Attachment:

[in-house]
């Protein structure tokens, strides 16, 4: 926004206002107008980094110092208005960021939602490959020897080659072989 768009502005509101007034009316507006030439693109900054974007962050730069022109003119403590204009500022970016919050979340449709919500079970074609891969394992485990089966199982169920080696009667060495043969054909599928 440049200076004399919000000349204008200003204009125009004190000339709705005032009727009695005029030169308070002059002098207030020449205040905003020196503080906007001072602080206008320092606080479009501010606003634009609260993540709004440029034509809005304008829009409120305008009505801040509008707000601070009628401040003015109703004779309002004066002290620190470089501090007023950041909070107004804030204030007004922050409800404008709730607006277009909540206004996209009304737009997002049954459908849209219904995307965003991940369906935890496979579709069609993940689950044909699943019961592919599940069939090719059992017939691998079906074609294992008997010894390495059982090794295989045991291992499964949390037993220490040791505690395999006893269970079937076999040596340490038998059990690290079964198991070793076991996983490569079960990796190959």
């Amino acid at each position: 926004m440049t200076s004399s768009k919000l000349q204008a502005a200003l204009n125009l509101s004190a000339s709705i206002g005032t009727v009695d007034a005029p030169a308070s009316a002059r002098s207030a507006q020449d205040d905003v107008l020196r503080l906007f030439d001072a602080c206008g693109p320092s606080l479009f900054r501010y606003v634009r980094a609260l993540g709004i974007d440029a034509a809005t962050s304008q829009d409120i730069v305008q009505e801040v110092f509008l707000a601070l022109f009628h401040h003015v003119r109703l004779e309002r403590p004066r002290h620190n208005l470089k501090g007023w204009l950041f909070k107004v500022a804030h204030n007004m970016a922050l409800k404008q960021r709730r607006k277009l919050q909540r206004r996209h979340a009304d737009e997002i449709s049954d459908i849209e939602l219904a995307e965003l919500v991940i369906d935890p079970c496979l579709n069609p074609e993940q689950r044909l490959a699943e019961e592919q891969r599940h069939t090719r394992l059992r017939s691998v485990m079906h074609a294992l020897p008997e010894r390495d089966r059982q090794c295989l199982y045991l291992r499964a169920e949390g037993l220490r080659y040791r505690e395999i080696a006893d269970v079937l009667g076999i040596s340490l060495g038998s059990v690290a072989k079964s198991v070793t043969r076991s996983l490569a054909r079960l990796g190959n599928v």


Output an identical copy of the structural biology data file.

[in-house]
């Protein structure tokens, strides 16, 4: 926004206002107008980094110092208005960021939602490959020897080659072989 768009502005509101007034009316507006030439693109900054974007962050730069022109003119403590204009500022970016919050979340449709919500079970074609891969394992485990089966199982169920080696009667060495043969054909599928 440049200076004399919000000349204008200003204009125009004190000339709705005032009727009695005029030169308070002059002098207030020449205040905003020196503080906007001072602080206008320092606080479009501010606003634009609260993540709004440029034509809005304008829009409120305008009505801040509008707000601070009628401040003015109703004779309002004066002290620190470089501090007023950041909070107004804030204030007004922050409800404008709730607006277009909540206004996209009304737009997002049954459908849209219904995307965003991940369906935890496979579709069609993940689950044909699943019961592919599940069939090719059992017939691998079906074609294992008997010894390495059982090794295989045991291992499964949390037993220490040791505690395999006893269970079937076999040596340490038998059990690290079964198991070793076991996983490569079960990796190959």
């Amino acid at each position: 926004m440049t200076s004399s768009k919000l000349q204008a502005a200003l204009n125009l509101s004190a000339s709705i206002g005032t009727v009695d007034a005029p030169a308070s009316a002059r002098s207030a507006q020449d205040d905003v107008l020196r503080l906007f030439d001072a602080c206008g693109p320092s606080l479009f900054r501010y606003v634009r980094a609260l993540g709004i974007d440029a034509a809005t962050s304008q829009d409120i730069v305008q009505e801040v110092f509008l707000a601070l022109f009628h401040h003015v003119r109703l004779e309002r403590p004066r002290h620190n208005l470089k501090g007023w204009l950041f909070k107004v500022a804030h204030n007004m970016a922050l409800k404008q960021r709730r607006k277009l919050q909540r206004r996209h979340a009304d737009e997002i449709s049954d459908i849209e939602l219904a995307e965003l919500v991940i369906d935890p079970c496979l579709n069609p074609e993940q689950r044909l490959a699943e019961e592919q891969r599940h069939t090719r394992l059992r017939s691998v485990m079906h074609a294992l020897p008997e010894r390495d089966r059982q090794c295989l199982y045991l291992r499964a169920e949390g037993l220490r080659y040791r505690e395999i080696a006893d269970v079937l009667g076999i040596s340490l060495g038998s059990v690290a072989k079964s198991v070793t043969r076991s996983l490569a054909r079960l990796g190959n599928v």